With Journalist Arun Gupta, a co-founder of The Indypendent and the Occupied Wall Street Journal. He is writing a book on the decline of America empire for Haymarket books.
And Henry Giroux, scholar and cultural critic. One of the founding theorists of critical pedagogy in the United States, and author of several books including his most recent, America’s Addiction to Terrorism.
In the United States today, the term “terrorism” conjures up images of dangerous, outside threats: religious extremists and suicide bombers in particular. Harder to see but all the more pervasive is the terrorism perpetuated by the United States, itself, whether through military force overseas or woven into the very fabric of society at home. Henry Giroux, in this passionate and incisive book, turns the conventional wisdom on terrorism upside down, demonstrating how fear and lawlessness have become organizing principles of life in the United States, and violence an acceptable form of social mediation. He addresses the most pressing issues of the moment, from officially sanctioned torture to militarized police forces to austerity politics. Giroux also examines the ongoing degradation of the education system and how young people in particular suffer its more nefarious outcomes.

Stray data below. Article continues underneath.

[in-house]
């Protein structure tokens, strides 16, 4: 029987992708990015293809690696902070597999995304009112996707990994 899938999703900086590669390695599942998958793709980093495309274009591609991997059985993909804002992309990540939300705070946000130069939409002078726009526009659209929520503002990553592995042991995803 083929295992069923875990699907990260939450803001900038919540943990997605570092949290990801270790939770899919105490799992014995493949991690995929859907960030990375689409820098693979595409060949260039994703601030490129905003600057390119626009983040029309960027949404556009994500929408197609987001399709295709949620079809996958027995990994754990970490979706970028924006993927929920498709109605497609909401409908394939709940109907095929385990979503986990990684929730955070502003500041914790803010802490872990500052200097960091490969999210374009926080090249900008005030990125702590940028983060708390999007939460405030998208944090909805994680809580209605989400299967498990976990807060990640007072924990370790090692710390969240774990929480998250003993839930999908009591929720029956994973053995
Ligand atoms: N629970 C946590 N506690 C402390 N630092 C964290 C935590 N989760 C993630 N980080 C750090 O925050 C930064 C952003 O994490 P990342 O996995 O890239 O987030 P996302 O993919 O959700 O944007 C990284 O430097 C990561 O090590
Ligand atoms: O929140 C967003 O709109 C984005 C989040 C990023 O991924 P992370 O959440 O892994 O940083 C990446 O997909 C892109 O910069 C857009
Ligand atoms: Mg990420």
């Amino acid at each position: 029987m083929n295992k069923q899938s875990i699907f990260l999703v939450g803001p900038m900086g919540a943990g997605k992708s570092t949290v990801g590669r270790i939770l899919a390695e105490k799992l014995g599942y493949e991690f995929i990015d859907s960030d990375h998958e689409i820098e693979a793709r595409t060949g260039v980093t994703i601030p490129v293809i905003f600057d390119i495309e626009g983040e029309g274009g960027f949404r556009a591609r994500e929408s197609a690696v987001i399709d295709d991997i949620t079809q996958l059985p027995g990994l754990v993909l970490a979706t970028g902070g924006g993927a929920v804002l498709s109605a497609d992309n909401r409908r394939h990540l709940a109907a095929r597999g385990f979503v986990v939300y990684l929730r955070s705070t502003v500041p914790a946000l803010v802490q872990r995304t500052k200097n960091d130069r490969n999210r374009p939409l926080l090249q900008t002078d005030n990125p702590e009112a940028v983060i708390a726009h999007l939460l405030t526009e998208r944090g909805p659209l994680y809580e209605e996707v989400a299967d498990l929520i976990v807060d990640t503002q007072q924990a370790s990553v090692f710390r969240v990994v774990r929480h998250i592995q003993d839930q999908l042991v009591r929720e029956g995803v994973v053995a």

Against this grim picture, Giroux posits a politics of hope and a commitment to accurate—and radical—historical memory. He draws on a long, distinguished career developing the tenets of critical pedagogy to propose a cure for our addiction to terrorism: a kind of “public pedagogy” that challenges the poisoned narratives of “America’s disimagination machine.”